What I Bought in College

Yesterday, as the Great Purge of 2011 continued, I found several boxes of old files and proceeded to go through them to see what needed keeping (tax documents) and what didn’t (bills for a land line–remember those?–I had in college). Jesse’s entire college filing system was discovered completely intact. Basically, it’s a box with a couple folders inside that contain every bill or statement he received in four years, in no particular order. I smiled and left it as-is, an artifact. I imagined myself a kind of anthropologist, preserving the way of life of a particular people group whose belongings I had uncovered.

(Suffice it to say, as soon as we got married Jesse gleefully handed over all the filing and bill paying to yours truly, and this arrangement has worked impeccably well for both of us.)

I also found some receipts from my own college days. You can learn a lot about your former self, and the time period you once inhabited, from receipts. The early 2000s don’t seem that long ago, but here’s a receipt for Hollywood Video–an actual store where I rented movies. And I’m pretty sure I rented them on VHS. On October 3rd, 2001, I rented A Knight’s Tale for $4.02 (it was due back by Monday 10/08/01). Another Wal-Mart receipt listed “developing” as an item, and it took me a moment to remember that I used to pay money to have film developed. Remember that? When you didn’t even know what the pictures looked like? And you couldn’t wait to see them?

I learned to cook in college, but I was working my way up to it and didn’t attempt much from-scratch cooking until my second and third year. Here’s a Publix receipt from June 9, 2002: Toilet paper, turkey hotdogs, hotdog buns, two Boston Market frozen meals, milk, Gatorade citrus cooler (the best flavor ever), a Velveeta mac and cheese with broccoli, and Prego mushroom sauce. I remember that summer. I was working at the Writing Center a lot for the first summer session, and all my friends had left after the spring semester ended. Jesse was back in Merritt Island, working a summer job at Lockheed Martin. We only saw one another a couple times a week. One night, he drove over to Orlando after work and we bought Publix subs for a picnic by Lake Eola. Only it started pouring rain, so we had the picnic on my apartment floor instead.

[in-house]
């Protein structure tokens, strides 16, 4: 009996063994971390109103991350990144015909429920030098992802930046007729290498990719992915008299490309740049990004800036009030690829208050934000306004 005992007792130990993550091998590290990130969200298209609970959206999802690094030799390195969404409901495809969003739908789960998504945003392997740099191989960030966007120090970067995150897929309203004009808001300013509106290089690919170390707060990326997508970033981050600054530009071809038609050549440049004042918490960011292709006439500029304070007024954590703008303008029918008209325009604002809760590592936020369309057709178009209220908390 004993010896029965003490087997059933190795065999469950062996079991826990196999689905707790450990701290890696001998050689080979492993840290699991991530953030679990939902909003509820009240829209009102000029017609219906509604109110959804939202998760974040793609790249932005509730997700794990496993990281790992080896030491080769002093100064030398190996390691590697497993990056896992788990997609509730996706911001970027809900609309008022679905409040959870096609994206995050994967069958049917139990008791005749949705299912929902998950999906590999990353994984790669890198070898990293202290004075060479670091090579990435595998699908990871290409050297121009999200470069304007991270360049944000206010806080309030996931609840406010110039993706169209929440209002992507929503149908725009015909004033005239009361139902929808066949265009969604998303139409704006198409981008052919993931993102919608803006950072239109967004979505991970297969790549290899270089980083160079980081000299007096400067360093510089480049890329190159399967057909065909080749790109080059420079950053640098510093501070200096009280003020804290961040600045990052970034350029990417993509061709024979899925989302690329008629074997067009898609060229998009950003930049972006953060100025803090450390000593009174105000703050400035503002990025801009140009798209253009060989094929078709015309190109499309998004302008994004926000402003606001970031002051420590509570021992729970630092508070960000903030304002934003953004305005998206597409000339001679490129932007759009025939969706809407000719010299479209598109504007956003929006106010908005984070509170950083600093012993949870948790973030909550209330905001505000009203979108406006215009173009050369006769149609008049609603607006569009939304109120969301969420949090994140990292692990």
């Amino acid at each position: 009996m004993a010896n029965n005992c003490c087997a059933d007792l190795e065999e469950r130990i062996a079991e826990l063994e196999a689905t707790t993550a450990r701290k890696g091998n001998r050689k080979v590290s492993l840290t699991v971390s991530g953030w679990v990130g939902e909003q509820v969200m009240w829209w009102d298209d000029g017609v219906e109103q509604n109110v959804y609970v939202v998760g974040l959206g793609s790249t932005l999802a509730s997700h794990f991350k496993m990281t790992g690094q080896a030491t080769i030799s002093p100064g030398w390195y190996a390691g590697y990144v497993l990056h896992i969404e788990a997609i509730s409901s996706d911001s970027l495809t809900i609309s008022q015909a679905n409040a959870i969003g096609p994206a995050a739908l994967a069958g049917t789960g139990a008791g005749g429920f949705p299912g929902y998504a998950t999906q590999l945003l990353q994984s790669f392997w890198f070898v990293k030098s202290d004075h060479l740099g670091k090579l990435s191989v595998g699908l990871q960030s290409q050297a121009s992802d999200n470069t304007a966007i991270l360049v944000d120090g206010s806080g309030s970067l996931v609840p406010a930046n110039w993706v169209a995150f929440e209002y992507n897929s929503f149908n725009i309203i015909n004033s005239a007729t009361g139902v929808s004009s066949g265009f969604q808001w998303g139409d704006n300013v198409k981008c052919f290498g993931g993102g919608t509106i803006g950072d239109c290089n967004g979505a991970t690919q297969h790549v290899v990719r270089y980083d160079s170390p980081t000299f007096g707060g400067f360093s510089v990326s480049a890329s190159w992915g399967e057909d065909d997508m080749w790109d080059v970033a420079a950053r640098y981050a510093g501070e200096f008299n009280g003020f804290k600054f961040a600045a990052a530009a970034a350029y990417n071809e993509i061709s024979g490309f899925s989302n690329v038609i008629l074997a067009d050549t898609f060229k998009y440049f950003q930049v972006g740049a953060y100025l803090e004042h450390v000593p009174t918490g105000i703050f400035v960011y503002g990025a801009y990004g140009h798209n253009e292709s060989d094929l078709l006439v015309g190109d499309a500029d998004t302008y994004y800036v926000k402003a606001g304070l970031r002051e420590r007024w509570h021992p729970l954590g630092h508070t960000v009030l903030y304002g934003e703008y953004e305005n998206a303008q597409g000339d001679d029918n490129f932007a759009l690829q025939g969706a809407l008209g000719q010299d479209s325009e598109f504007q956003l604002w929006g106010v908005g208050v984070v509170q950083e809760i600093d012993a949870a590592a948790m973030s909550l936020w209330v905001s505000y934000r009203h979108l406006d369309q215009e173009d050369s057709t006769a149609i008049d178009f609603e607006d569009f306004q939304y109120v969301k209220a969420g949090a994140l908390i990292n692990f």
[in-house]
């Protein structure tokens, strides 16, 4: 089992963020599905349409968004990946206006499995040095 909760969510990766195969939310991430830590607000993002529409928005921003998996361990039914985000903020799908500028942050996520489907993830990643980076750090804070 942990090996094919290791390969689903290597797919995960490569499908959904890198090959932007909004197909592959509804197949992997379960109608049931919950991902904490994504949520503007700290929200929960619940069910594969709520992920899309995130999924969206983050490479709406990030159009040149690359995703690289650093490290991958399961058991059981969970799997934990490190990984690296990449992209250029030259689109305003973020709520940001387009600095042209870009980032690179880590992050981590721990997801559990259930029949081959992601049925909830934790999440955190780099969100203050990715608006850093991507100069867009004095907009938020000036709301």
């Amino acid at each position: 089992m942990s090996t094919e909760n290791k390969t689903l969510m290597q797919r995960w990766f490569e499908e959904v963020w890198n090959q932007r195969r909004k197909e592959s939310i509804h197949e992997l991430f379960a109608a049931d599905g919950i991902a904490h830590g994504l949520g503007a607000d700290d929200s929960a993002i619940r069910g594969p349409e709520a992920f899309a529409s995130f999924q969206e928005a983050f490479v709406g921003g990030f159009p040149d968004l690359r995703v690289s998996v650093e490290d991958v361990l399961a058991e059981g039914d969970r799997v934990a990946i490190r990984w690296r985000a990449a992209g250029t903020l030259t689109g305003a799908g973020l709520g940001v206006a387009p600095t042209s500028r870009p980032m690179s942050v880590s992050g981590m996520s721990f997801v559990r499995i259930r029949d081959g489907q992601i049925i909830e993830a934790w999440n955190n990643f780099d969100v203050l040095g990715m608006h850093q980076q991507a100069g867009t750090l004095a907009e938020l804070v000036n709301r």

After the first summer session, I flew out to Oregon and joined my Aunt Nicki and my cousin Katie on my dad’s side for a cross-country trip back to West Virginia. That trip was a month long–a week in Oregon, two weeks across country with stops at Yellowstone, Mount Rushmore, the Badlands, and other scenic spots along the way, and then another week in West Virginia with family.

On June 14th of that year, I went to Wal-Mart and bought supplies for that trip, including the Dramamine that didn’t work at all when I went whale watching.

The day before that, I filled up my gas tank for $18.31. I paid $1.33 a gallon, and I remember thinking that was expensive.

So, the times have changed. I pay $3.50 a gallon for gas and think that’s expensive. I rent movies from Redbox or Netflix, I shop at Harris Teeter and miss Publix, I have long given up on Dramamine, I no longer buy frozen dinners if I can help it. But some things haven’t changed. I still like citrus cooler Gatorade, though I can’t remember the last time I drank it, or if they even still make that flavor. Jesse and I are still together, though now there are no summers apart (except when I’m traipsing off to California).

I think I might save some receipts this year in a box somewhere, to discover in another decade. I wonder what I will think then of myself now, what judgments I will pass on my food choices, or what I will remember fondly, or what I’ll be paying for gas then (or will we all be driving electric cars by then?). Will I look back on now and think my life much simpler, as I do when I look back at what I had to worry about in college? Will I mentally gloss over the difficulties of today, knowing exactly how things turned out?

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